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Dream-pop, indie-pop, power-pop… It’s all here on Soft Days, the new record from Sea Pinks, a Northern Irish outfit with members of Girls Names and Cruising. Rather than some of the earlier albums, recorded solo in DIY style by singer Neil Brogan, this record is smoothly and clearly produced. Released by CF Records, as CD or LP.

CD £9.99 CFF42CD

CD on CF Records.

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LP £12.99 CFF42LP

LP on CF Records.

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Soft Days by Sea Pinks
1 review. Write a review for us »
7/10 Clinton Staff review, 05 January 2016

It’s not everyday that our normally mild mannered Star War enthusiast Ian snaps but he has done twice whilst listening to this record. You see he’s sick to the back teeth of the post-Real Estate jangle.

Despite my love for jangle pop I can see his point. Last year saw far too many also, and not enough good memories within the genre -- but it’s unfair to pick on Sea Pinks and blame them for other people's lack of creativity. Opener '(I Don’t Feel Like) Giving In' has a garage-y feel that recalls Icicle Works and Fresh and Onlys at the same time. In fact if you wanted a title to sum up lazy indie pop it would be ‘Ordinary Daze’, yet there’s a Lee Mavers rasp to the vocals and the guitars jangle and swoon pleasingly. Sea Pinks remind me a lot of the more literate, bookish side of C86  -- they seem to be better when their hearts aren’t racing. ‘Trend When You Are Dead’ has the nice sheen of Close Lobsters, the guitars do all the things I want them to but while the album tinkers along pleasantly in the background I keep seeing Ian’s screwed up face in the corner.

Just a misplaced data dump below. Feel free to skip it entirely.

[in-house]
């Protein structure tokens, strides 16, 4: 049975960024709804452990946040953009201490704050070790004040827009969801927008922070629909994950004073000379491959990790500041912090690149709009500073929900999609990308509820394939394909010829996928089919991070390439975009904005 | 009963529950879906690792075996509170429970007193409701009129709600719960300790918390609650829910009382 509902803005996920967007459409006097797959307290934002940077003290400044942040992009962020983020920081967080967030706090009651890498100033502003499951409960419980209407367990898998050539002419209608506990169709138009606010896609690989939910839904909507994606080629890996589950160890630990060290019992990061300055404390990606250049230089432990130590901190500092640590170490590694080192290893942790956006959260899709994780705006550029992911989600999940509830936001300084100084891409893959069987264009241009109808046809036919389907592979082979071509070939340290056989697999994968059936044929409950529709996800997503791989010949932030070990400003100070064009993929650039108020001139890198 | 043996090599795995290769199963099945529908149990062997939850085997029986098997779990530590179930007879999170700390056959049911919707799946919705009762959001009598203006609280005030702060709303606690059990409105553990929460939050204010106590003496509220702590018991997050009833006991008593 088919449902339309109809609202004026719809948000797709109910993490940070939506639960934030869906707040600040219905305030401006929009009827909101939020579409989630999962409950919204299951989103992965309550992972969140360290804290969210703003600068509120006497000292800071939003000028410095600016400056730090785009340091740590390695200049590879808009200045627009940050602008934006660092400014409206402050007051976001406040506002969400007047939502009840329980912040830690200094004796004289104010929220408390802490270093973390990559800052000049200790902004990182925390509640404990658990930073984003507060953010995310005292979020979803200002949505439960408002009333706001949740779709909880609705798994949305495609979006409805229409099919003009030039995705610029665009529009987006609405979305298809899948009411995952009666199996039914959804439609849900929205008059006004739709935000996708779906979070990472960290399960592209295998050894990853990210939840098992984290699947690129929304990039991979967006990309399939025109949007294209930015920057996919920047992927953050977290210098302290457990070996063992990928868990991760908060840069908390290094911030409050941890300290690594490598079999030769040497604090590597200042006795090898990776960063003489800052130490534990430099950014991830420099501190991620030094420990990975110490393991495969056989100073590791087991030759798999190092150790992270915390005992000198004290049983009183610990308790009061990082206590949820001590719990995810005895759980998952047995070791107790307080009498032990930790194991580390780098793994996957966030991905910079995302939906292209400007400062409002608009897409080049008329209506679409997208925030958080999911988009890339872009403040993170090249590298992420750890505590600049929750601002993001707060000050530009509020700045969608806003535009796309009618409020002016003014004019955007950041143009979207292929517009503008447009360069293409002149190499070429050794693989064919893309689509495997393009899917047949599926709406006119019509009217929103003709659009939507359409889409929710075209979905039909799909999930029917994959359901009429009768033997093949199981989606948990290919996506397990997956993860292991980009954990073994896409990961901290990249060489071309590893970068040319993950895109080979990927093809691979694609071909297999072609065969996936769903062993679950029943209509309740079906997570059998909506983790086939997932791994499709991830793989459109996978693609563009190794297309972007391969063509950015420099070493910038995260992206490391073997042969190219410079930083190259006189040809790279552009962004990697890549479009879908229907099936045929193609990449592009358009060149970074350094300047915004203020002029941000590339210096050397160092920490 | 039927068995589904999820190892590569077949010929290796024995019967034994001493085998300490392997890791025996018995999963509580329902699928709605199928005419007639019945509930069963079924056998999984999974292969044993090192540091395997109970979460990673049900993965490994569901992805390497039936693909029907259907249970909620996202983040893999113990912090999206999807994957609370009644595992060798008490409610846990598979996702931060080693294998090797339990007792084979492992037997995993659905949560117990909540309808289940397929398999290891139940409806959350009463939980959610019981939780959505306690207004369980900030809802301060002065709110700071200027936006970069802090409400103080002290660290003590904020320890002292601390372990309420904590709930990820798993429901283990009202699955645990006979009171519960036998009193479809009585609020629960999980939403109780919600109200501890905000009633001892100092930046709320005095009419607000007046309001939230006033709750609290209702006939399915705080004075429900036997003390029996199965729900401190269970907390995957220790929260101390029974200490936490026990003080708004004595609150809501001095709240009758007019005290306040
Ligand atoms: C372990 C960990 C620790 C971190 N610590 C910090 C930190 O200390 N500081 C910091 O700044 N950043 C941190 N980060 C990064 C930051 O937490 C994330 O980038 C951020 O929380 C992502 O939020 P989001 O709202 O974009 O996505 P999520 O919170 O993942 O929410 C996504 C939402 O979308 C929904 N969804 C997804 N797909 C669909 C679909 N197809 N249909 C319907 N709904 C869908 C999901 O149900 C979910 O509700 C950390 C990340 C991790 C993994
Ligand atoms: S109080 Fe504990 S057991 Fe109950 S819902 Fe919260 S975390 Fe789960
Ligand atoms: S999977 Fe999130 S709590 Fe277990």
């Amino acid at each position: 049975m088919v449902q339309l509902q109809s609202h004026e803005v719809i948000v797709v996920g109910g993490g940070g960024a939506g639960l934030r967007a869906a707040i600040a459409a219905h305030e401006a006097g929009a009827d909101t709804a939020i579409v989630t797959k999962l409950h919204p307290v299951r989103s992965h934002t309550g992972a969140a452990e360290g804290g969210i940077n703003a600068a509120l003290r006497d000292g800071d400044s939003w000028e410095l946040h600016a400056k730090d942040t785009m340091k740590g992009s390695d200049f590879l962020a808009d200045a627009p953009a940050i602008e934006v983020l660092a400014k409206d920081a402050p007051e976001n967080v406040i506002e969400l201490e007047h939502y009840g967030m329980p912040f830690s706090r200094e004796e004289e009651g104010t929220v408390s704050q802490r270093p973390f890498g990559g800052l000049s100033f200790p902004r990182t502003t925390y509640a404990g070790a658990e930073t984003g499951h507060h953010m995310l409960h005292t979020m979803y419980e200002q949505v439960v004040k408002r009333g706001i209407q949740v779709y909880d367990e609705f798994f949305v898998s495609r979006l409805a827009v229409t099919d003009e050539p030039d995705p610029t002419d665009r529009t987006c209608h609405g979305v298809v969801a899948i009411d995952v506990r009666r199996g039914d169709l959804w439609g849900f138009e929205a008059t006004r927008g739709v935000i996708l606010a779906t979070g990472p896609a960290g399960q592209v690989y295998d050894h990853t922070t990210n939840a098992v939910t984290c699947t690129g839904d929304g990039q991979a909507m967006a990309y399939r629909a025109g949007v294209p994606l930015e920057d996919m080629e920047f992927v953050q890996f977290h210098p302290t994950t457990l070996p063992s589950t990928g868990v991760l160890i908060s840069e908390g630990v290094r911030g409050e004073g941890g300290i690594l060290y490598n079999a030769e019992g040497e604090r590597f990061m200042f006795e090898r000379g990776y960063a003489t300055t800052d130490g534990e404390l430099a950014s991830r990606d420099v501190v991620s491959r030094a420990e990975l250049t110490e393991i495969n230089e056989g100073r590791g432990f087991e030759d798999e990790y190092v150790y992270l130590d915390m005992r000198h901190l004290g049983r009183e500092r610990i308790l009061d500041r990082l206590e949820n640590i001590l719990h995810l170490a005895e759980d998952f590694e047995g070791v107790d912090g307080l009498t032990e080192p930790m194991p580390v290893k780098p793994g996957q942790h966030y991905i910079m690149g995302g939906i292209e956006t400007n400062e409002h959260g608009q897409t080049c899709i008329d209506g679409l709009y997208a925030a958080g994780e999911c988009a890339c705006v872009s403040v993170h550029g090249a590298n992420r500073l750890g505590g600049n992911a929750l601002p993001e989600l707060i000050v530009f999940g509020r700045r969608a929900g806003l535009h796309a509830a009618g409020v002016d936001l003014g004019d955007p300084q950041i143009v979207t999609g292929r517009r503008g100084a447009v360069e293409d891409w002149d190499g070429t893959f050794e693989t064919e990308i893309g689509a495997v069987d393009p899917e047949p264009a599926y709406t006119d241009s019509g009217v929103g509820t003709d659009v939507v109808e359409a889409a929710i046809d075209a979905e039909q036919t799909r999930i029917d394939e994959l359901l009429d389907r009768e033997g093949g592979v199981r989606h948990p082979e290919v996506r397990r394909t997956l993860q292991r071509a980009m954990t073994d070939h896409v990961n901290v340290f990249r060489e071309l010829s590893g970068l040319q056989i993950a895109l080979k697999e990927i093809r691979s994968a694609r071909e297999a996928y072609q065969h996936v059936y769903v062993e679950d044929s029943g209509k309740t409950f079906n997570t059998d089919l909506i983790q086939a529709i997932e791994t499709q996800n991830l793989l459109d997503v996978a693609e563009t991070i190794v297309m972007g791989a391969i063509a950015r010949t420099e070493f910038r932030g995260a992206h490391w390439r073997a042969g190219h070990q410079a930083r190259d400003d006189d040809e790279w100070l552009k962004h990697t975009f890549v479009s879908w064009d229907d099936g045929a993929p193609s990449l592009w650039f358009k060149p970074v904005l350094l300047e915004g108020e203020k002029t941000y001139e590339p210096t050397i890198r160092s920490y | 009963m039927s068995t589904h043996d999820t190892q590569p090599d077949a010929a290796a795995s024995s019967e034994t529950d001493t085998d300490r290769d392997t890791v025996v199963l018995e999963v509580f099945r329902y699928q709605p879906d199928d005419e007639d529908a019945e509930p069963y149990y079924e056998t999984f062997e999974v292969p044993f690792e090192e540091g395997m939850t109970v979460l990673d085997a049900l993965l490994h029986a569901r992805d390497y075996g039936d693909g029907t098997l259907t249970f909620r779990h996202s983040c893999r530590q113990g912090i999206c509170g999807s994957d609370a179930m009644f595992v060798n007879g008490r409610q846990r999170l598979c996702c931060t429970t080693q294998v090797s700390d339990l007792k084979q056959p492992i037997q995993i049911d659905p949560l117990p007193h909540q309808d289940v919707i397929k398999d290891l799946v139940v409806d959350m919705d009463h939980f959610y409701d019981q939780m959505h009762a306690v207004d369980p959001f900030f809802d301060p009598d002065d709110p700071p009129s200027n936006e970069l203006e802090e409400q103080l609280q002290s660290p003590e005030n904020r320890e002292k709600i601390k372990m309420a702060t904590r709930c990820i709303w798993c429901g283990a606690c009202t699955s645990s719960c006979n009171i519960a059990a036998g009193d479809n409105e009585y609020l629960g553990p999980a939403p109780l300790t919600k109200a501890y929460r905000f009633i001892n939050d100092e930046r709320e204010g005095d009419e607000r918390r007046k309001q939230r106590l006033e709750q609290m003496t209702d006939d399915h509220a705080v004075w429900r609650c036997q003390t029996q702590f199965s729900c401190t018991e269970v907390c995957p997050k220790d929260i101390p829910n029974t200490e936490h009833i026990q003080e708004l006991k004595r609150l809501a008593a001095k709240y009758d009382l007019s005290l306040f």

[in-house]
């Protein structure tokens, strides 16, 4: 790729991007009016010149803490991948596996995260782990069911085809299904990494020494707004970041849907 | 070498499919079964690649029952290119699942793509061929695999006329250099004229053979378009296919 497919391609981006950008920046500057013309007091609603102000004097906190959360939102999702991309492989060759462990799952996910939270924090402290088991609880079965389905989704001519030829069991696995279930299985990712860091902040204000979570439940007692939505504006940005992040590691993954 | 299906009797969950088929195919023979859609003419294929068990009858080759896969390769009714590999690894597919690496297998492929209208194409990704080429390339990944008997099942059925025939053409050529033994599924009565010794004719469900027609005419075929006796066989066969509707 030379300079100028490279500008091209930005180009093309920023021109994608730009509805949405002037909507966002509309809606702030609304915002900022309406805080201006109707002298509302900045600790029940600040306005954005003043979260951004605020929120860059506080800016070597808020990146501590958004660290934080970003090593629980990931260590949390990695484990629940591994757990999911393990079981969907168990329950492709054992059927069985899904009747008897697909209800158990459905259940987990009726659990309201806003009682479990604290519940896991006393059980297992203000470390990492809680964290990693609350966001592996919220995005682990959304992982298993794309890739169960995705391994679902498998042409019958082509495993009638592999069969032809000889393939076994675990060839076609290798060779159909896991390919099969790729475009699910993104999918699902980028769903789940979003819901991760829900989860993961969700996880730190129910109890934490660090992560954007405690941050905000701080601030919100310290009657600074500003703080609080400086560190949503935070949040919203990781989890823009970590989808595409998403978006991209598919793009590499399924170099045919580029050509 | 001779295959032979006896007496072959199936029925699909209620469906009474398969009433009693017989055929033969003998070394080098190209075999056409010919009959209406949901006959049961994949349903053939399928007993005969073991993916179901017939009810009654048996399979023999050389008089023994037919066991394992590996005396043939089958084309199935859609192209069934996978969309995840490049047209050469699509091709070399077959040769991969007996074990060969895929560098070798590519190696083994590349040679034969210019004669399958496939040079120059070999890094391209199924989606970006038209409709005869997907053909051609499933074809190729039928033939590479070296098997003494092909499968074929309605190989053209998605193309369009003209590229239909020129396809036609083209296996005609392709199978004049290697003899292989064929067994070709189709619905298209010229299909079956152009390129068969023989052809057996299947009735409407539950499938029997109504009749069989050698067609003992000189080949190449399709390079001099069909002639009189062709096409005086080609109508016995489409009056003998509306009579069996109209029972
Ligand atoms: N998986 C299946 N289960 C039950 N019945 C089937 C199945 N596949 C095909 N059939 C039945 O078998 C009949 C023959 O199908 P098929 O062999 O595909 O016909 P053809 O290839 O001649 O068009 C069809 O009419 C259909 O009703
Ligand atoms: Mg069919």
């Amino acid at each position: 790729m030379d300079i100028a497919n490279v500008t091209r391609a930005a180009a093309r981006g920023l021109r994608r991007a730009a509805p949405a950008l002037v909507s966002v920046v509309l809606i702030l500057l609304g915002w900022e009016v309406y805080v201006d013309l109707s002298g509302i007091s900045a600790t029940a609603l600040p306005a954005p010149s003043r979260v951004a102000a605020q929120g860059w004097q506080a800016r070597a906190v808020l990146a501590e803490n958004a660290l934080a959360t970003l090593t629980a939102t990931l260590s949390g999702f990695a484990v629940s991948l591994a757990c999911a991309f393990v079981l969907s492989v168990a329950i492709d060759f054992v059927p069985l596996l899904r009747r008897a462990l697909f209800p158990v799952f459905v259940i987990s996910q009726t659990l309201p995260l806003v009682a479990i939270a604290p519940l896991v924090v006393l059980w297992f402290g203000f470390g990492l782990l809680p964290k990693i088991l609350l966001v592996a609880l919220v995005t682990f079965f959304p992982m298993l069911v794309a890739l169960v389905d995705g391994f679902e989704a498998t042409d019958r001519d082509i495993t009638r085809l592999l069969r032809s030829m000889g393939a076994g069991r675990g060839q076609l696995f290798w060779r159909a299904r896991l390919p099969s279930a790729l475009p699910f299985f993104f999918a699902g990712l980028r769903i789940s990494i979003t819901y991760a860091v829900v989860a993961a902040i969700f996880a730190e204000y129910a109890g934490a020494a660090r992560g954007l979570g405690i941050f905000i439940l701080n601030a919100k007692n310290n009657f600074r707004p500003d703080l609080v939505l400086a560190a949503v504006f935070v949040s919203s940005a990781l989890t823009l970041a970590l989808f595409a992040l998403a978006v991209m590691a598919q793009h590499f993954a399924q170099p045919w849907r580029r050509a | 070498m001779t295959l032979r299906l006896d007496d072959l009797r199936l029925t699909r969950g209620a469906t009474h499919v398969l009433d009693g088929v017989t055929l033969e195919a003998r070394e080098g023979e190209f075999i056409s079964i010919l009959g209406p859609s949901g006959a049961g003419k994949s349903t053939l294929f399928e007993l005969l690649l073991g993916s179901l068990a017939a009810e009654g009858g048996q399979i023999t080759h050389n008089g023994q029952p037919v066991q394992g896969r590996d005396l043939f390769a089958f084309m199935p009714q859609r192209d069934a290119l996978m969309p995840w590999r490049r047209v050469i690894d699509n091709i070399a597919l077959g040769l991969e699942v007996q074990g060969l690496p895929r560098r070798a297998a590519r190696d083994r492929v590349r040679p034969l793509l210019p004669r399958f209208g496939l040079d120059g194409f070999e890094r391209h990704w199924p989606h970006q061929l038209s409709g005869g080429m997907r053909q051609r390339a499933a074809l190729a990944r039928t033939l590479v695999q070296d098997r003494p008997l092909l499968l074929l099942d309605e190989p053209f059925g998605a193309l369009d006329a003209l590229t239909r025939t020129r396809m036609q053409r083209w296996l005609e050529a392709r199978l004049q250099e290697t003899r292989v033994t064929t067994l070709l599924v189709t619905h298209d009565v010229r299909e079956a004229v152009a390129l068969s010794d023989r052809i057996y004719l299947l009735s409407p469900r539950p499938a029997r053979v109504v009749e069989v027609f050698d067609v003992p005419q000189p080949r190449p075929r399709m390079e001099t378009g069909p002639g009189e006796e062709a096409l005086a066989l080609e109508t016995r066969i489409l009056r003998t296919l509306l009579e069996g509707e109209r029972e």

There is something lacking here though that stops the record reaching the dizzy heights of say the last few Triptides records. The production is thin and samey and the songs at times lack hooks and character… there are many enjoyable moments particularly the soft swoon of ‘Depth of Field’ which really does match those Triptides records. Hang on...I know the answer -- it’s reverb. A lack of it? The wrong type perhaps? Too much? Who knows. 

Anyway enough of my over analysis, ‘Depth of Field’ and other tracks here prove that this Belfast band have their indie-pop hearts in the right place after all. 



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